The problem with Australia's school wellbeing programs, and how to fix them

The problem with Australia

A staggering 72% of teachers identify administrative burdens as issue, while two-thirds say their wellbeing is strongly impacted by burnout, new research shows.

Data collected from more than 400 teachers and almost 2,900 students during the first two terms of 2022 by leading school wellbeing platform, Truwell, also found that a third of all students are not coping well, which has been trending upward as the year progresses.  

Of concern, the capacity to cope had declined from 74% in term one to 61% in term two.

The study also found almost a quarter of students (24%) have concerns about their health, while 17% reported concern with acceptance and 13% concerned about safety. Acceptable levels of hopefulness and happiness was missing in 30% and 24% of students respectively.

‘Many wellbeing programs are limited in scope’

Dr Timothy Hawkes and Adam Weber, who developed the Truwell program, say many current wellbeing programs are limited in scope and don’t go far enough to support the early intervention of wellbeing issues.

“When we reviewed teacher wellbeing platforms in 2018, most solutions were simply surveys, which alone is not very effective in managing the issue of wellbeing,” Weber, who is Truwell’s CEO, told The Educator.

“After four years and going through a global pandemic, little has changed. I believe this is due to the low expectations on school wellbeing platforms. If we were to build a Mathematics program with only a survey component, no one would purchase the program. However, schools will spend thousands to purchase a wellbeing survey.”

Weber said he and Dr Hawkes – the program’s director and co-founder, have never considered surveys enough.

“We are working to increase the expectations and overall impact of wellbeing platforms in schools through a comprehensive wellbeing solution.”

Dr Hawkes said most existing wellbeing solutions offered to schools are “rather dated in their approach, do not have adequate capacity to be customised and are often limited to monitoring.”

“Greater use needs to be made of AI initiatives to reduce the workload on staff and most importantly to empower and equip them in their pastoral duties. However, the most significant failure of many wellbeing programs is that they are not nearly pro-active enough,” Dr Hawkes told The Educator.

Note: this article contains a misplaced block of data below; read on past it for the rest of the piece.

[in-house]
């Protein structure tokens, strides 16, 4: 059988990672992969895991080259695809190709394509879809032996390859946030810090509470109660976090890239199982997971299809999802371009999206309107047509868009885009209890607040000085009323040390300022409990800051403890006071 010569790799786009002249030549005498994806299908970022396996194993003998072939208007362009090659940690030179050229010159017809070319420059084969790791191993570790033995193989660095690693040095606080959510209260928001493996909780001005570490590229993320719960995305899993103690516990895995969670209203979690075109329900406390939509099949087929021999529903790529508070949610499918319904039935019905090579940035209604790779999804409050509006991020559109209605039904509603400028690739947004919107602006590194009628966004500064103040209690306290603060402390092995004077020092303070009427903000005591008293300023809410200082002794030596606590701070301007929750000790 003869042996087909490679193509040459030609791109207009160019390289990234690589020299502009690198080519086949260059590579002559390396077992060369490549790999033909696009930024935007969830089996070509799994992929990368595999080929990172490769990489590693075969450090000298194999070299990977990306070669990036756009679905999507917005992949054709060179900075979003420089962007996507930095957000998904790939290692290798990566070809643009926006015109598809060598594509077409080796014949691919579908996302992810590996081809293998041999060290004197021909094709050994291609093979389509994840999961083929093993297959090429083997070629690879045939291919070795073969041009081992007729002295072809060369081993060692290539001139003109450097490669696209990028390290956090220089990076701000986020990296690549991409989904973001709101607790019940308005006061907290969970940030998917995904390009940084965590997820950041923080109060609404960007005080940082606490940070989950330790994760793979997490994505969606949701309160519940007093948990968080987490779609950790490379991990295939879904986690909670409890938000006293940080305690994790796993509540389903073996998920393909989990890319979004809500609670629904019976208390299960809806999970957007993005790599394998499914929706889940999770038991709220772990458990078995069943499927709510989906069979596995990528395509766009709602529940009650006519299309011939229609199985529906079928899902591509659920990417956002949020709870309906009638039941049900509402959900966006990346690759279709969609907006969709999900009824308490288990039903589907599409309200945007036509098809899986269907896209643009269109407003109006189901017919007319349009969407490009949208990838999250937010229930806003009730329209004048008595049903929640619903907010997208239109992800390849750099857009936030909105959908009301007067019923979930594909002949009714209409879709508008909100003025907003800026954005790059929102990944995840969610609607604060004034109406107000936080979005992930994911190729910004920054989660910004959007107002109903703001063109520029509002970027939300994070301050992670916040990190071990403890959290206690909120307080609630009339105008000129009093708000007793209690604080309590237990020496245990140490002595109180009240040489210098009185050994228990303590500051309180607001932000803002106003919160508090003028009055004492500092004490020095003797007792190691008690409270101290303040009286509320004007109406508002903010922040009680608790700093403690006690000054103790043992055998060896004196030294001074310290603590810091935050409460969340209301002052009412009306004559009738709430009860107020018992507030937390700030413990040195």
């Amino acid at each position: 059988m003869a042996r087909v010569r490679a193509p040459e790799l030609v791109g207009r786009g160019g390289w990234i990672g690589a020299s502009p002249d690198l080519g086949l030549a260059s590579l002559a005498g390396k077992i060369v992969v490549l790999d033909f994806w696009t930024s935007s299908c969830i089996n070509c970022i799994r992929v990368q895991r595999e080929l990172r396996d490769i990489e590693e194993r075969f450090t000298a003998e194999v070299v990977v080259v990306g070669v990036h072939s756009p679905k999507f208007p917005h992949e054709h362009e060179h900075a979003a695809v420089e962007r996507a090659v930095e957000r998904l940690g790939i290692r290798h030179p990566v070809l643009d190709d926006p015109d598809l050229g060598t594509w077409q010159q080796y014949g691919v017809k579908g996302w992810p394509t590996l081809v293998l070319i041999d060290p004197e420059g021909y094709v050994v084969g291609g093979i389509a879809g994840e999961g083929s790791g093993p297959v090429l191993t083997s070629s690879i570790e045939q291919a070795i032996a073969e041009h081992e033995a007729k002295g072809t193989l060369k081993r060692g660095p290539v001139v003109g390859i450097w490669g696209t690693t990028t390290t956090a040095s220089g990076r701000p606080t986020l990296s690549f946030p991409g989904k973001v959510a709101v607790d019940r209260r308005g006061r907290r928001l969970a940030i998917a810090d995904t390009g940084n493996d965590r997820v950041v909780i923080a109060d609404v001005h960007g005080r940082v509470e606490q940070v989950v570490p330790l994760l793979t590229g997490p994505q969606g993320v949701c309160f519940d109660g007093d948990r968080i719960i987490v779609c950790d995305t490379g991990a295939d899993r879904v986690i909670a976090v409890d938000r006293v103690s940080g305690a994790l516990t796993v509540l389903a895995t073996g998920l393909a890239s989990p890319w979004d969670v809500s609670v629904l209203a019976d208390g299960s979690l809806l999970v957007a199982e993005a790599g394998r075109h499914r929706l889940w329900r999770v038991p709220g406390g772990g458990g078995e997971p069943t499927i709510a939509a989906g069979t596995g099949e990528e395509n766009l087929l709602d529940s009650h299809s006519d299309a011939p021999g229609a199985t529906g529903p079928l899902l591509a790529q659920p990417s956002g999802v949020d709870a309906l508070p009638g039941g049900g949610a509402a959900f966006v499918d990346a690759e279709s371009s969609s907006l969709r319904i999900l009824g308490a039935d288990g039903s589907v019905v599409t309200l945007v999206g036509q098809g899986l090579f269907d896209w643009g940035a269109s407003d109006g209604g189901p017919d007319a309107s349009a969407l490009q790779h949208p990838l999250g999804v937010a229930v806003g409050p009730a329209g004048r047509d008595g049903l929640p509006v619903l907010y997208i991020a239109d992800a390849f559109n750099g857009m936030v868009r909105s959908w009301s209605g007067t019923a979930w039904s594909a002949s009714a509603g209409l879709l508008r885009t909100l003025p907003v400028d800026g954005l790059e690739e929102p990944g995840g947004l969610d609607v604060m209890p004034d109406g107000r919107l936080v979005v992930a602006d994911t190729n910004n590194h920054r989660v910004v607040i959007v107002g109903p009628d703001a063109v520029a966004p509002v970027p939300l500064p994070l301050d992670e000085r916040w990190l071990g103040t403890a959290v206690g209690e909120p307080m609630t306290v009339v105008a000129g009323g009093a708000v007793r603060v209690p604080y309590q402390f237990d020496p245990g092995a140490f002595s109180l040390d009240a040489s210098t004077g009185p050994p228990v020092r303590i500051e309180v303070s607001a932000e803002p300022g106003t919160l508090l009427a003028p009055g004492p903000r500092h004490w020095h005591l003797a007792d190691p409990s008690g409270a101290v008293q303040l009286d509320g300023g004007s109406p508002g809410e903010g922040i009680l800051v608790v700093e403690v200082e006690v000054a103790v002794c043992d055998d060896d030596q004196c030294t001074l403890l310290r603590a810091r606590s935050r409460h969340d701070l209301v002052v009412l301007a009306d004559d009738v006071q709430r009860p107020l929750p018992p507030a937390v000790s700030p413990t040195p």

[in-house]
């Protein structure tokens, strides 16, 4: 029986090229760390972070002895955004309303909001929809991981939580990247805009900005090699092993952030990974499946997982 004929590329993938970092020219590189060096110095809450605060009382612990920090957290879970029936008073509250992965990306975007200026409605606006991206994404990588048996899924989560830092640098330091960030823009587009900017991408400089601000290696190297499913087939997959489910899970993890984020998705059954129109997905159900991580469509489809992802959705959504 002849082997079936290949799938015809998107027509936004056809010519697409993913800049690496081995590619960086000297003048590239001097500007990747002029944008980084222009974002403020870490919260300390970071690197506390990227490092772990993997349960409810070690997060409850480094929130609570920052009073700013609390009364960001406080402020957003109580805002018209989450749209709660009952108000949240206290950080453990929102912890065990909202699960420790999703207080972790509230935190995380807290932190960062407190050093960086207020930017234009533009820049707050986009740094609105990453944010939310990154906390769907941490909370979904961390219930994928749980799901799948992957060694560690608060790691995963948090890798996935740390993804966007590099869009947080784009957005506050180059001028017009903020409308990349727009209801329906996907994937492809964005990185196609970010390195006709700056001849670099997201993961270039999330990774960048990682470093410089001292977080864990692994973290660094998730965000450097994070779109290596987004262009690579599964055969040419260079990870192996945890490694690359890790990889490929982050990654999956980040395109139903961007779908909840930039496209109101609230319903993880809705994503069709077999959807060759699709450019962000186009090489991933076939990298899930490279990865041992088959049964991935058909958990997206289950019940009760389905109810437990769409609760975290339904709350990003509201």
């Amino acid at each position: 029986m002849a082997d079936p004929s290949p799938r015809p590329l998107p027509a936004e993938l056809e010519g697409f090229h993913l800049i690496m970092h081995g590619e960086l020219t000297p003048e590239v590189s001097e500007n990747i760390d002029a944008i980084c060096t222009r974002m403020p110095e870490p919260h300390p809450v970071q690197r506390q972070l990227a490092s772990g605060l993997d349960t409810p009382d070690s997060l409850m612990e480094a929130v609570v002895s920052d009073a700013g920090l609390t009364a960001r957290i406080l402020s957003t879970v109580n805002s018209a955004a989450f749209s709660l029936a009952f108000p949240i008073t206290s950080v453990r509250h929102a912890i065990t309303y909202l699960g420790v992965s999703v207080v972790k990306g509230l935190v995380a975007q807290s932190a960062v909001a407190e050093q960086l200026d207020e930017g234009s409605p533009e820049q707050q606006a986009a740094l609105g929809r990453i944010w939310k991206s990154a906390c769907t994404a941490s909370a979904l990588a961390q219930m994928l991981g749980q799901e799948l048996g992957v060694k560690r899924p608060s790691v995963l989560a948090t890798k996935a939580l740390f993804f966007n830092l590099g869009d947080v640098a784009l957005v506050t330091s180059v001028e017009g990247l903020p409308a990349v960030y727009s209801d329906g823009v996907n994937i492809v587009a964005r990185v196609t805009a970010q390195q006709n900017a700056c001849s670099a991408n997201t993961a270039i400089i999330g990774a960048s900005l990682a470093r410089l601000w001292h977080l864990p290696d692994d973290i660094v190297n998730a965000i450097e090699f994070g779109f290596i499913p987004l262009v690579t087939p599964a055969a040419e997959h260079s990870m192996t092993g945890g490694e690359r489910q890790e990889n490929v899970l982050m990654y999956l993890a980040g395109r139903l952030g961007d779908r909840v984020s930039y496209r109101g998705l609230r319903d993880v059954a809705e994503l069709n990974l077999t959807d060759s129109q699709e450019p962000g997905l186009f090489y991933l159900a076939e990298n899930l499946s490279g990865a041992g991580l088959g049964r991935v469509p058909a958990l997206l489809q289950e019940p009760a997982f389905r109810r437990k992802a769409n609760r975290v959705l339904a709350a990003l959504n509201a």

“The data shows significant wellbeing challenges in Australian schools and the need for programs that can help prevent a decline in wellbeing, not just programs that assess wellbeing.”

Two birds with one stone: Help teachers to help kids

Weber said that too frequently, teacher wellbeing is not carefully considered, nor is how to empower teachers.

“Any wellbeing initiatives that do not empower teachers have limited impact and effectiveness. That’s why we have focused on decreasing teacher workload and empowering teachers to provide wellbeing care,” Weber said.

“Teachers are highly influential in their student's lives, and too frequently, the focus is on increasing teacher workload through wellbeing triaging and delivering wellbeing lessons.”

Dr Hawkes said there is no question that red-tape and administrative burdens are soaking up a great deal of teacher time and energy.

“Reporting requirements and compliance obligations have burgeoned, with schools being seen as lucrative legal targets and the proclamations of their failings as favoured click-bait. This results in school leaders and their staff watching their backs rather than their students' learning,” he said.

“Reducing the teacher’s focus on that which they love doing – and what attracted them into the profession in the first place – will inevitably lead to some students failing to realise their learning potential.”

Dr Hawkes said that while Truwell is designed to do some of the "heavy lifting" required of teachers in the increasingly problematic area of wellbeing, it is also designed to help teachers cope with their own wellbeing challenges.

Earlier this month, Truwell launched its School Wellbeing Strategy Accelerator program, which has already seen more than 300 schools from around Australia sign up.

“The free program is designed to provide schools with no strategies and technologies to transform their school wellbeing strategy,” he said.

“Schools know that they need to do more than surveys and are looking for new ideas and resources. During the program, schools will learn how to use our free wellbeing check-in; how to use AI to build a culture of wellbeing; and how to build the best student wellbeing program.”

‘Governments must align with schools and teachers – not theoreticians’

Looking ahead, Weber said he hopes to see governments recognise student and teacher wellbeing as interconnected rather than as separate issues.

“We also need to carefully consider the mode of delivery of content; too frequently wellbeing resources are uploaded to the internet with little focus on engagement and overall impact,” he said.

“A lot of wellbeing resources have used technology since the early 2000s; we need to ensure we use automation, customisation and personalisation to build the best wellbeing resources.”

Dr Hawkes said he would like to see government “less in the thrall of theoreticians and the tertiary sector and much better aligned with schools and teachers.”

“We need less credentialing by bureaucrats and more by teachers. We need wellbeing programs written by teachers for teachers. This is not to advocate for reduced standards. It is to advocate for increased relevance,” he said.

“Furthermore, we need wellbeing interventions that reduce the burden on teachers rather than increase them.”

Dr Hawkes said there also needs to be holistic, school-wide programs that cover students, teachers and support staff.

“Of particular importance is the need for proactive measures as well as redemptive initiatives in the school wellbeing space.”